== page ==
funding. Post-BBA, capitation rates must be "actuarially
sound," or based on the actual cost of services
provided in the managed care setting. Regardless of how
the rates were set, pre-BBA or post-BBA, all Medicaid
funds were to be spent only on Medicaid services to Medicaid
"Before the BBA, a lot of states thought they
didn't have to track every unit of service," Dale
Jarvis, C.P.A., managing consultant and Director at Seattle's
MCPP Healthcare Consulting, Inc., told the Baltimore
conference participants. "Folks assumed that under
managed care, there was added flexibility to give clients
what they need, even if it didn't fit into a defined
service code, and recording and tracking every unit of
service was not as important as ‘doing the right
thing' for the client."
The shift to actuarial soundness also inadvertently
revealed cases of the improper use of Medicaid. This
means more careful recordkeeping for some providers.
"We discovered that Medicaid funds were being
used inappropriately," explained Brenda Jackson,
M.P.P., a health insurance specialist in the Kansas City,
MO, CMS Regional Office.
Some states were using their savings—the difference
between a $1 capitation rate and the 80 cents actually
spent—on non-eligible services to non-eligible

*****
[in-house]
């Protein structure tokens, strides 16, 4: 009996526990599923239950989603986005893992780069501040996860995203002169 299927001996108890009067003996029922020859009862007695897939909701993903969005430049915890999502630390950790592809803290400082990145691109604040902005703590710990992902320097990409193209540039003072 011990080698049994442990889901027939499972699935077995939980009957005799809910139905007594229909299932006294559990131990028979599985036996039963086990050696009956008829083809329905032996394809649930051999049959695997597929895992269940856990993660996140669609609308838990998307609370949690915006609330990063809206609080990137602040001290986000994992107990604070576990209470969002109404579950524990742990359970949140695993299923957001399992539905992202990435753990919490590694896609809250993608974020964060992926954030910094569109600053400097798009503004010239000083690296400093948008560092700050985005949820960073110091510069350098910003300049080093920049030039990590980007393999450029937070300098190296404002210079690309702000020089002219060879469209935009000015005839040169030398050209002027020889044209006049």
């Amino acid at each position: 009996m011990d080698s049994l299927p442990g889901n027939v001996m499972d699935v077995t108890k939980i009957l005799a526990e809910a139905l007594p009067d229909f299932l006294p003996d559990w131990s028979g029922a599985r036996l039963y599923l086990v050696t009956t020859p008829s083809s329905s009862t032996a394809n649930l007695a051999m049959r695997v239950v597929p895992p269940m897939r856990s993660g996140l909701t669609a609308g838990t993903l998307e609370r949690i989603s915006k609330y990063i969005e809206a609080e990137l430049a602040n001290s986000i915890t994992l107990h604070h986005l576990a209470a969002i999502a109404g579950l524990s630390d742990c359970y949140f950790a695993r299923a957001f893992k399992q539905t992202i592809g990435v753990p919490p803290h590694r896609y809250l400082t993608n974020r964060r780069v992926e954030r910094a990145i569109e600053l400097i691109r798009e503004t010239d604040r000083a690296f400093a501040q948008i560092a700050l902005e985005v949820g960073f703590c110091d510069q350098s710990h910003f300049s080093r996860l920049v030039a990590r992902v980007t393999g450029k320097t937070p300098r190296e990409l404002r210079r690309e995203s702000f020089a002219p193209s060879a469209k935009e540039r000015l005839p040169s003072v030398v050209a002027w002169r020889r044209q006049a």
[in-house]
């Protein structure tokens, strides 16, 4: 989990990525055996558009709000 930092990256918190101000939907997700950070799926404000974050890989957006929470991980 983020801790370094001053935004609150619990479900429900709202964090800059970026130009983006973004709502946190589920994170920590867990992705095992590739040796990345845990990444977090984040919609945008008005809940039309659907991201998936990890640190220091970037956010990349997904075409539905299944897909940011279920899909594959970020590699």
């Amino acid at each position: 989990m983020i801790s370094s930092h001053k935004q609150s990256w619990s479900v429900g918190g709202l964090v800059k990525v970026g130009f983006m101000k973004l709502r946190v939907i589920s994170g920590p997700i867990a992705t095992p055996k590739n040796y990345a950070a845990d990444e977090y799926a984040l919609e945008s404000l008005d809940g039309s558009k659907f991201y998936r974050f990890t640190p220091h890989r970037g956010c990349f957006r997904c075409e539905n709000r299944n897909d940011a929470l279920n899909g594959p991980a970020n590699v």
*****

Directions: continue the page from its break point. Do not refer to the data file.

individuals. Furthermore, some states used leftover money
to enhance their overall system for non-Medicaid eligibles.
One state used the Medicaid mental health money to purchase
county sheriff cars.
The increased awareness of the inappropriate uses of
Medicaid funds may mean budget trouble ahead for some
states that used Medicaid to fund public systems for
non-Medicaid enrollees. Before this recent change, for
example, a state might have received a capitation rate
of $1 per patient per month but only spent 80 cents on
Medicaid services to Medicaid eligibles. Under the new
regulations requiring that capitation rates must be actuarially
sound, that state would receive only 80 cents from Medicaid
the following year. Even before this change, some states
were already trimming services, eligible populations,
Another piece of legislation that may have an impact
on the provision of state mental health services is the
Medicare Modernization Act, which provides a prescription
drug benefit to Medicare beneficiaries.
Although the legislation focuses on Medicare—the
Federal Government's health care program for older Americans
and some people with disabilities—it will affect
some beneficiaries who are eligible for both Medicare
and Medicaid. These "dual-eligibles" may see
changes in what they pay for their medications, where
they obtain them, and whether they have access to specific
drugs at all—a big concern for those who depend
on psychotropic medications.
"The Medicare prescription drug benefit is the
most significant thing coming down the pike," said
Dr. Buck. "But since the rules are still in development,
it's difficult to say what the potential impact will
« See AlsoPrevious Article
See Also Related ContentMedicaid-Related Resources »
See AlsoNext Article »
Back to Top